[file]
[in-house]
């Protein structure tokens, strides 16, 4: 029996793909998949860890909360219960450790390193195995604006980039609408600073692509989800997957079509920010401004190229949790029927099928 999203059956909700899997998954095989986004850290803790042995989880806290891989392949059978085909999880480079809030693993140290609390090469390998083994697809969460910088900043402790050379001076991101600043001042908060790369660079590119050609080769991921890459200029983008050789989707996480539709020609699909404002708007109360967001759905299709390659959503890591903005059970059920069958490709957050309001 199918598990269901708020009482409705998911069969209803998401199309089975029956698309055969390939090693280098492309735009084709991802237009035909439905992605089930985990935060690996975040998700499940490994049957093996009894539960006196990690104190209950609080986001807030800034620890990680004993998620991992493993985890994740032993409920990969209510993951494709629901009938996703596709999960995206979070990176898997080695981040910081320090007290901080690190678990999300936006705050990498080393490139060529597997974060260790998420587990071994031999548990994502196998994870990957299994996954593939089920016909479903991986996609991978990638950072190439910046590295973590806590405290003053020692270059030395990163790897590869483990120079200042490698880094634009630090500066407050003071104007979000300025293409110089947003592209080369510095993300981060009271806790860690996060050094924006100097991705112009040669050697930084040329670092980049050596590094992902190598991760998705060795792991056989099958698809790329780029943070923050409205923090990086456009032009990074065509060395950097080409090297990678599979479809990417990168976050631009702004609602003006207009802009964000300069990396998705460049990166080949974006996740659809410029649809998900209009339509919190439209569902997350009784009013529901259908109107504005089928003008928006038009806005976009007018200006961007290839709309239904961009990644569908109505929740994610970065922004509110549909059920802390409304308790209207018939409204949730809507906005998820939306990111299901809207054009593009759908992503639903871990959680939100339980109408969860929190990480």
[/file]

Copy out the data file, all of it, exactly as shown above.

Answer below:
[in-house]
């Protein structure tokens, strides 16, 4: 029996793909998949860890909360219960450790390193195995604006980039609408600073692509989800997957079509920010401004190229949790029927099928 999203059956909700899997998954095989986004850290803790042995989880806290891989392949059978085909999880480079809030693993140290609390090469390998083994697809969460910088900043402790050379001076991101600043001042908060790369660079590119050609080769991921890459200029983008050789989707996480539709020609699909404002708007109360967001759905299709390659959503890591903005059970059920069958490709957050309001 199918598990269901708020009482409705998911069969209803998401199309089975029956698309055969390939090693280098492309735009084709991802237009035909439905992605089930985990935060690996975040998700499940490994049957093996009894539960006196990690104190209950609080986001807030800034620890990680004993998620991992493993985890994740032993409920990969209510993951494709629901009938996703596709999960995206979070990176898997080695981040910081320090007290901080690190678990999300936006705050990498080393490139060529597997974060260790998420587990071994031999548990994502196998994870990957299994996954593939089920016909479903991986996609991978990638950072190439910046590295973590806590405290003053020692270059030395990163790897590869483990120079200042490698880094634009630090500066407050003071104007979000300025293409110089947003592209080369510095993300981060009271806790860690996060050094924006100097991705112009040669050697930084040329670092980049050596590094992902190598991760998705060795792991056989099958698809790329780029943070923050409205923090990086456009032009990074065509060395950097080409090297990678599979479809990417990168976050631009702004609602003006207009802009964000300069990396998705460049990166080949974006996740659809410029649809998900209009339509919190439209569902997350009784009013529901259908109107504005089928003008928006038009806005976009007018200006961007290839709309239904961009990644569908109505929740994610970065922004509110549909059920802390409304308790209207018939409204949730809507906005998820939306990111299901809207054009593009759908992503639903871990959680939100339980109408969860929190990480």